Because of the escalated security situation I have mentioned in my previous posts, I have been away from site for most of the past month, with a ten day stint in Ouaga almost immediately followed by a two week stay in Pama, a provincial capital in the south-eastern part of the country. And while being away from home for that long has generally been a downer, Pama turned out to be perfectly located for taking a Burkina safari. Burkina Faso, generally not associated with tourism, does in fact have some great wildlife in the south-eastern part of the country, where Parks Arly and W are located. Luckily for me, Pama is home to a few small private game parks just outside the city and I was easily able to arrange a day trip with a few other volunteers.
I had low expectations going into the safari, this is West Africa after all, but was blown away with the quantity and quality of animal sightings during the (long) day. We saw lions, elephants, water buffalo, warthogs, baboons, crocodiles, some sort of ibex-like animal, and a number of smaller mammals that resembled small gazelles.
We left our hotel in the dark at 5am and drove out to Yeryanga Safari. We then drove in the safari vehicle for the better part of the next seven hours, though we did take an hour-long excursion on foot to several watering holes to break things up mid-morning. We saw lions within the first 10 minutes, though sadly didn’t get a great look and were never able to track them down again. At midday we headed back to the safari’s hotel, which had excellent food and a wonderful swimming pool. I ate the warthog meatball curry, and it was one of the best meals I’ve had since coming to Burkina, though it’s probably not fair to compare a $12 meal to my usual sub $1 dishes.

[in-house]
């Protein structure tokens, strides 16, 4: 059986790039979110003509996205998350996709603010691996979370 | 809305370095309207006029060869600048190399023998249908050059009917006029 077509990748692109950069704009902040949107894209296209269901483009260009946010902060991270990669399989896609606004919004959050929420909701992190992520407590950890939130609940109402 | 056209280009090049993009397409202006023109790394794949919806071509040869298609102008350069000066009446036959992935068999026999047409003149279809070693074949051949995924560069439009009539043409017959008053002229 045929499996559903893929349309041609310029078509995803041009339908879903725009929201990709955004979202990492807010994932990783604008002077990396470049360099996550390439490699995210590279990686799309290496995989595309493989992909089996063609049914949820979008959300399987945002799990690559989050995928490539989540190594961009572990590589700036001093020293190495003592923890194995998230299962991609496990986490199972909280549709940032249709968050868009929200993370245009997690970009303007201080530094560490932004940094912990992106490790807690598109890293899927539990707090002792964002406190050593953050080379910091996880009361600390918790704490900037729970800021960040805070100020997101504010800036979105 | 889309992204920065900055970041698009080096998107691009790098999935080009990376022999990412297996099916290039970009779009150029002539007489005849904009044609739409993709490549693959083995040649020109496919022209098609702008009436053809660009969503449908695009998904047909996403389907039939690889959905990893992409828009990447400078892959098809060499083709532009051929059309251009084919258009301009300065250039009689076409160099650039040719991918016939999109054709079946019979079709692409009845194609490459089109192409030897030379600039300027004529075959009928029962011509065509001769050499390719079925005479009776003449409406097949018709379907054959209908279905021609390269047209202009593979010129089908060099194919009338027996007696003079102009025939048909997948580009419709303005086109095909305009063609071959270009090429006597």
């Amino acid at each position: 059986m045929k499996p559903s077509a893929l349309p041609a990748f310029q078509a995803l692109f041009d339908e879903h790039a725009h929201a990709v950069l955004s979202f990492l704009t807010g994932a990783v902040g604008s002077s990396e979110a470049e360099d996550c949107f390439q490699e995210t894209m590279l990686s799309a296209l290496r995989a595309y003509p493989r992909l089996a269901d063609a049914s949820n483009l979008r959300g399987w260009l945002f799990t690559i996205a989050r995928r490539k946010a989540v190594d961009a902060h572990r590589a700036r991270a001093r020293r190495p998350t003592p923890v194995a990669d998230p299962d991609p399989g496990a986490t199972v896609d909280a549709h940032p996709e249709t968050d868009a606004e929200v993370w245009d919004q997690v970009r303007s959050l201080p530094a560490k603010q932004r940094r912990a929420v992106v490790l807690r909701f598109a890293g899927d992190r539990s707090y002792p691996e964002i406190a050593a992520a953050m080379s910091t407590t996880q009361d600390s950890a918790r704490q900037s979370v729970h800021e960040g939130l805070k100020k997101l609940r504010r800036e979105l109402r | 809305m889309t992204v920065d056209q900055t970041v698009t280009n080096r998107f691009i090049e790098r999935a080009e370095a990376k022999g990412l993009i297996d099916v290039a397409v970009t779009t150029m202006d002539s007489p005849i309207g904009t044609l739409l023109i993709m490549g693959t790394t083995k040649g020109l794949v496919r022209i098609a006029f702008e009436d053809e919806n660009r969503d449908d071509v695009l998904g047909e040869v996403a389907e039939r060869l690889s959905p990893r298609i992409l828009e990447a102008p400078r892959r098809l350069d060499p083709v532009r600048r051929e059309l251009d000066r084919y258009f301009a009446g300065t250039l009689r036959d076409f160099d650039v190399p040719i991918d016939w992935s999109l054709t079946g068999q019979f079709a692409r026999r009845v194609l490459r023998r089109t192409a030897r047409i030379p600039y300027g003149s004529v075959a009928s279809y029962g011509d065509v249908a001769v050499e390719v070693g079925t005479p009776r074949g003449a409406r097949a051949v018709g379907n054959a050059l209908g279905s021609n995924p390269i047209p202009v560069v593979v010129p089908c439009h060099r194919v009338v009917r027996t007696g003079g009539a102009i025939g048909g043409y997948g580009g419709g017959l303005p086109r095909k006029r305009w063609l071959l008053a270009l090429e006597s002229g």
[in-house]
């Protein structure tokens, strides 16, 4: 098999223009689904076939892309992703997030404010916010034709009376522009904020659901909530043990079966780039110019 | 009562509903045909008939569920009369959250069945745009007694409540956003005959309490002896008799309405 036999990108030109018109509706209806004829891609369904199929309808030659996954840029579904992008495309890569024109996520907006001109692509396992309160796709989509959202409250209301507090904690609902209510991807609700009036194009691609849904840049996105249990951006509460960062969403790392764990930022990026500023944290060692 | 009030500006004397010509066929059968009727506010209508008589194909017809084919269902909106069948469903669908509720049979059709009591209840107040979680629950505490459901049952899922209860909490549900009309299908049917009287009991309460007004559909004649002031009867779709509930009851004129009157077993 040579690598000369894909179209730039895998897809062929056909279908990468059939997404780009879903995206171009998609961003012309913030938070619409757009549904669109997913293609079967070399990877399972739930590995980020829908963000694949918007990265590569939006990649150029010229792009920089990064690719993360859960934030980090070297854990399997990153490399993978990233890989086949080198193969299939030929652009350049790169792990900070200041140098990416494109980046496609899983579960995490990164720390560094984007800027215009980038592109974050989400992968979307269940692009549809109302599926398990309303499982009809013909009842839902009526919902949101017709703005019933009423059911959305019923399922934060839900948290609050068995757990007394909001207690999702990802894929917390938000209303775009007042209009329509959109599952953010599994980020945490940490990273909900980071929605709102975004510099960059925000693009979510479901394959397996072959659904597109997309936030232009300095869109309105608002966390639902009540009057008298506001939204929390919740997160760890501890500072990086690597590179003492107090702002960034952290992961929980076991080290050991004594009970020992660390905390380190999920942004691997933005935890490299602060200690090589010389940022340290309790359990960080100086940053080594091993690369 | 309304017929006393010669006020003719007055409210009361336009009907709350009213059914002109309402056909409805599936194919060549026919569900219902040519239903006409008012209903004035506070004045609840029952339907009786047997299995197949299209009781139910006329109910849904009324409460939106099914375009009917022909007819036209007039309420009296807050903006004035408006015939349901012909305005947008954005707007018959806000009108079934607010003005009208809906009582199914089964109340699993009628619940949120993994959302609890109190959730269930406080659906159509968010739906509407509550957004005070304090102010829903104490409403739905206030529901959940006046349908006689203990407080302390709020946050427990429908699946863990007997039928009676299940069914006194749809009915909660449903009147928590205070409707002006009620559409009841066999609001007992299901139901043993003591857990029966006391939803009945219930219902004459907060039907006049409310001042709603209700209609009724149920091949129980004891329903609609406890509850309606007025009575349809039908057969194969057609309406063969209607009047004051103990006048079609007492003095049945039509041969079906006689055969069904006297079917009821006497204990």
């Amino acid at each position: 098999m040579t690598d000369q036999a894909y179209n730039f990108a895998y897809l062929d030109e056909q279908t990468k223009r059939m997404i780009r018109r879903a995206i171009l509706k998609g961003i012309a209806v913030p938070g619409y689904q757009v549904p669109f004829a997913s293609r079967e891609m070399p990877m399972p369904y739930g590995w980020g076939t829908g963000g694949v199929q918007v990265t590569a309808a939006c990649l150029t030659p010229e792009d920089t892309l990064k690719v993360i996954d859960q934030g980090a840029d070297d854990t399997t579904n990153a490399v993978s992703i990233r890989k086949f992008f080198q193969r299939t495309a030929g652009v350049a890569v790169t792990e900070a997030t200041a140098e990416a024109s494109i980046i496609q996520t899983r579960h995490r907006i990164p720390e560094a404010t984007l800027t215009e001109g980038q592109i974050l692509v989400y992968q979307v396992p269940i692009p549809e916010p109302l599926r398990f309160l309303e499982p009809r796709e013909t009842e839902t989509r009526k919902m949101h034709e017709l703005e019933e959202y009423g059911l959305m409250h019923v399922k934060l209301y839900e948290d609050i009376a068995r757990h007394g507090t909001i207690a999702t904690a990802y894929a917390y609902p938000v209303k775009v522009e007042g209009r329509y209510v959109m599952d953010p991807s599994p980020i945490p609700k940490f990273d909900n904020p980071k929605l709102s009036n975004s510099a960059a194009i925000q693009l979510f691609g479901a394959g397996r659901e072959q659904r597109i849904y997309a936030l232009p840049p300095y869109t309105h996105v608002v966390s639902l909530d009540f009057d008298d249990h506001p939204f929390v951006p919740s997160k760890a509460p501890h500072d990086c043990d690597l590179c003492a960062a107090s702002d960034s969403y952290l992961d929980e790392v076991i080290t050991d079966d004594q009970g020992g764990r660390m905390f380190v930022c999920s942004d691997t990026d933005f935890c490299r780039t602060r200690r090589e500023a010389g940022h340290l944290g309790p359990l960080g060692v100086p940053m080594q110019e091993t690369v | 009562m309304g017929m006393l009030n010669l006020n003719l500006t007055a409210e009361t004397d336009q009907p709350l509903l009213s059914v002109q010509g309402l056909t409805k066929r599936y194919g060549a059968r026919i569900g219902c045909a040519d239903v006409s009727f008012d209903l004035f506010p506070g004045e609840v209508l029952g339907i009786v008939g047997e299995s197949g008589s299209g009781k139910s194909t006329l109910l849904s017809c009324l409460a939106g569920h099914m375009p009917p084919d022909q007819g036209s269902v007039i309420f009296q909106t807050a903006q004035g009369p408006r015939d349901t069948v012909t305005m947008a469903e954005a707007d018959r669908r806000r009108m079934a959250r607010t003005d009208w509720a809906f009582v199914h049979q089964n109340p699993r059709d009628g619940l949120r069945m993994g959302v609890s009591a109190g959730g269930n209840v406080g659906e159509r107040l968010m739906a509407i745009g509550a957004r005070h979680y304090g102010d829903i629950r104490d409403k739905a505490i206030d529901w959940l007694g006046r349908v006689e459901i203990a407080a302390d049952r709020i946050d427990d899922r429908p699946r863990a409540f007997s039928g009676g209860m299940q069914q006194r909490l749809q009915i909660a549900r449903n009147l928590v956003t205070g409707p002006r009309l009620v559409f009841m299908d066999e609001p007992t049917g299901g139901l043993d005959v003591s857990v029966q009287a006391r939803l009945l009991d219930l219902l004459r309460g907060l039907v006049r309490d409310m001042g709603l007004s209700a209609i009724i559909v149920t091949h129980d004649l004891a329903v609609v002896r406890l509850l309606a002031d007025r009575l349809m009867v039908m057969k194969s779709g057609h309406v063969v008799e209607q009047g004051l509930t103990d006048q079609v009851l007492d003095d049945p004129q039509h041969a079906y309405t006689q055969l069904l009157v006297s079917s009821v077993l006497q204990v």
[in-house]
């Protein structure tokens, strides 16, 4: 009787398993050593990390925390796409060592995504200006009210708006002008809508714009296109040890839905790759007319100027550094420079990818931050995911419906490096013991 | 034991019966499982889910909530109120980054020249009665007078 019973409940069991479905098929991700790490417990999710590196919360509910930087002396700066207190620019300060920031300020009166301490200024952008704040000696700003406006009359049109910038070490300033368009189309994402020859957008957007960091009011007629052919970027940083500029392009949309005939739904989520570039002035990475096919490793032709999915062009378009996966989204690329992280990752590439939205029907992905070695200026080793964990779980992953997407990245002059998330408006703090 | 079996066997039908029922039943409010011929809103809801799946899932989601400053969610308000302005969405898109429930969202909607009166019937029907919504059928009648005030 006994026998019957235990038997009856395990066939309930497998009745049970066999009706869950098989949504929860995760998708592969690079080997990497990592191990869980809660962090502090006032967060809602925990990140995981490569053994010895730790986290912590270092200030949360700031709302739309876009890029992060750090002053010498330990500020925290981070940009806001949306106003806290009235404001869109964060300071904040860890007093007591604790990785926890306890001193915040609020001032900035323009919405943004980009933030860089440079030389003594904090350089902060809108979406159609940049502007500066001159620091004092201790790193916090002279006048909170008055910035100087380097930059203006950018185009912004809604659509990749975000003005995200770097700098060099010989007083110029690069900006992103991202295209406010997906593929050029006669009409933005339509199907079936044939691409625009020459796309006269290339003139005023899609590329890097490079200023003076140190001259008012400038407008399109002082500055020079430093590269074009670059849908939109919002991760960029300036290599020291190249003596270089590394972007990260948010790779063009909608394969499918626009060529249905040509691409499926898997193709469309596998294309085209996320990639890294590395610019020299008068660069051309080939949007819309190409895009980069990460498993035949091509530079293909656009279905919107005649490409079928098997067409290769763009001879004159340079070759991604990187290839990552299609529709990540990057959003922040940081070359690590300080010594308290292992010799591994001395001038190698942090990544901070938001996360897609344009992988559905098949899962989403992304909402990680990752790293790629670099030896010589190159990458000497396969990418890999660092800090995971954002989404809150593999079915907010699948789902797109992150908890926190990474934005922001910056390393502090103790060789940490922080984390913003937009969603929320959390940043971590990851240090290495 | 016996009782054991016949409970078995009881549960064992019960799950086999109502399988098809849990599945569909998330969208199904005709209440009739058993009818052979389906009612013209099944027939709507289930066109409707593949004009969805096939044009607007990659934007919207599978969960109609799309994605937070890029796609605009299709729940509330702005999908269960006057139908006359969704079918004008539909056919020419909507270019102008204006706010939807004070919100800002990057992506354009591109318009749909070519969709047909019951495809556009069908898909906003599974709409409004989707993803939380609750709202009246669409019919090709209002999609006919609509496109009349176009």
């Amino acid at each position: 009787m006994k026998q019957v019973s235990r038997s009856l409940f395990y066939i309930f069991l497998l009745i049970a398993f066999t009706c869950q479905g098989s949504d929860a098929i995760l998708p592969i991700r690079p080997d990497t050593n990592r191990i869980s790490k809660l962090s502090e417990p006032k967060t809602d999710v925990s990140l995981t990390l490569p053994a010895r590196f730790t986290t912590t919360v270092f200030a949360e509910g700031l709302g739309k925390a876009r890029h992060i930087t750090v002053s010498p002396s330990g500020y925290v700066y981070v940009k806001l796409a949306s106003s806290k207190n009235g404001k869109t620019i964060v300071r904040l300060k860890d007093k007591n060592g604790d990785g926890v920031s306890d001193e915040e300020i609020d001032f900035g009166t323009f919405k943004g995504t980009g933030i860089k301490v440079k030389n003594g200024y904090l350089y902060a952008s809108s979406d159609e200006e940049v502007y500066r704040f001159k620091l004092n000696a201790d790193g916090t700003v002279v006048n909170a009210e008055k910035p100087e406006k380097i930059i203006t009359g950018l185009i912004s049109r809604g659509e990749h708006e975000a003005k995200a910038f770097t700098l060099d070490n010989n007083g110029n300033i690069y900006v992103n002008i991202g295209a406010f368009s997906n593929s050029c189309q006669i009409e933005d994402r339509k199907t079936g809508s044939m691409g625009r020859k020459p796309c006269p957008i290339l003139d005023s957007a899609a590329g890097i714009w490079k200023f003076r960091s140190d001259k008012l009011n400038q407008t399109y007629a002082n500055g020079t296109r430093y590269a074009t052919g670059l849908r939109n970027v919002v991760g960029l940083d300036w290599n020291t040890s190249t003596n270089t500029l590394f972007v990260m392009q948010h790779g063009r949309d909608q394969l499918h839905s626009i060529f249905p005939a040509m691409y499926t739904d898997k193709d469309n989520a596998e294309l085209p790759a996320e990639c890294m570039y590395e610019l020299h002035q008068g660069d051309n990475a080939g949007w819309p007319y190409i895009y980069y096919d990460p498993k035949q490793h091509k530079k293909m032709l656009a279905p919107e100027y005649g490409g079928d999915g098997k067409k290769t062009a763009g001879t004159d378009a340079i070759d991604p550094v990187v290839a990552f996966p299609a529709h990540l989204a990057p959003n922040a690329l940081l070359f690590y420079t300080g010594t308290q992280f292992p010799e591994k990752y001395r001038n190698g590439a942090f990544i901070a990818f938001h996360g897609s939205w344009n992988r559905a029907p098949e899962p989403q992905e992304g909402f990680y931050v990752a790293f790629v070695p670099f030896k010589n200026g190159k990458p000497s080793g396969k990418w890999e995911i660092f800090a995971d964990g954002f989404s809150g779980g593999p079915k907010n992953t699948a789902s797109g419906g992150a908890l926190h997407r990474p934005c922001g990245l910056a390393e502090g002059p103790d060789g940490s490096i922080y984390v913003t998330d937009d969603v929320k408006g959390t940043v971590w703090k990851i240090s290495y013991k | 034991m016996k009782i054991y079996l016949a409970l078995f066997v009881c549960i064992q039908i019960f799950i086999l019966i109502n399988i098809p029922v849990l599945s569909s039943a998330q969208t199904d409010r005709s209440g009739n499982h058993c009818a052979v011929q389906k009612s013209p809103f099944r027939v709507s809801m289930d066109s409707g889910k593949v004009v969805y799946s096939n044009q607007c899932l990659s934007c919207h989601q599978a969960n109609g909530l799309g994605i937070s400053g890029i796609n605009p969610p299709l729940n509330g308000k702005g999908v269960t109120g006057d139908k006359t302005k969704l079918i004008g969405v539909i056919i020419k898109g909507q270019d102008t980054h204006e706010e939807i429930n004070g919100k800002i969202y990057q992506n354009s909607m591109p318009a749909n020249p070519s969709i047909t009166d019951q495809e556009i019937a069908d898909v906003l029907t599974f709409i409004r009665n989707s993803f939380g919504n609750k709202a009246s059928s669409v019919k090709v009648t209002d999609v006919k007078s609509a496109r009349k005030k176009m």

After relaxing for a bit, we then headed out for two more hours in the early evening, and were able to end the day with two separate and equally amazing elephant sightings. Both times huge families of elephants were extremely close and I was able to snap away freely with my camera, contrary to many other animal sightings where I’d have to have a quick trigger finger and sometimes squint to make out the animal(s) through the foliage.
Perhaps one reason we were so lucky with our animal sightings is because of the time of year. We took the safari during the end of April, right at the apex of hot season, and a time where most of the watering holes have dried up, thus condensing the animal population to smaller more predictable areas. Other friends have taken safaris in roughly the same area a few times over the December-March period and have not seen nearly has much as we were able to see in April.
Did I mention that the safari cost just $40 for the day? Now there’s a reason to come visit!
Check out my photo gallery from the day below: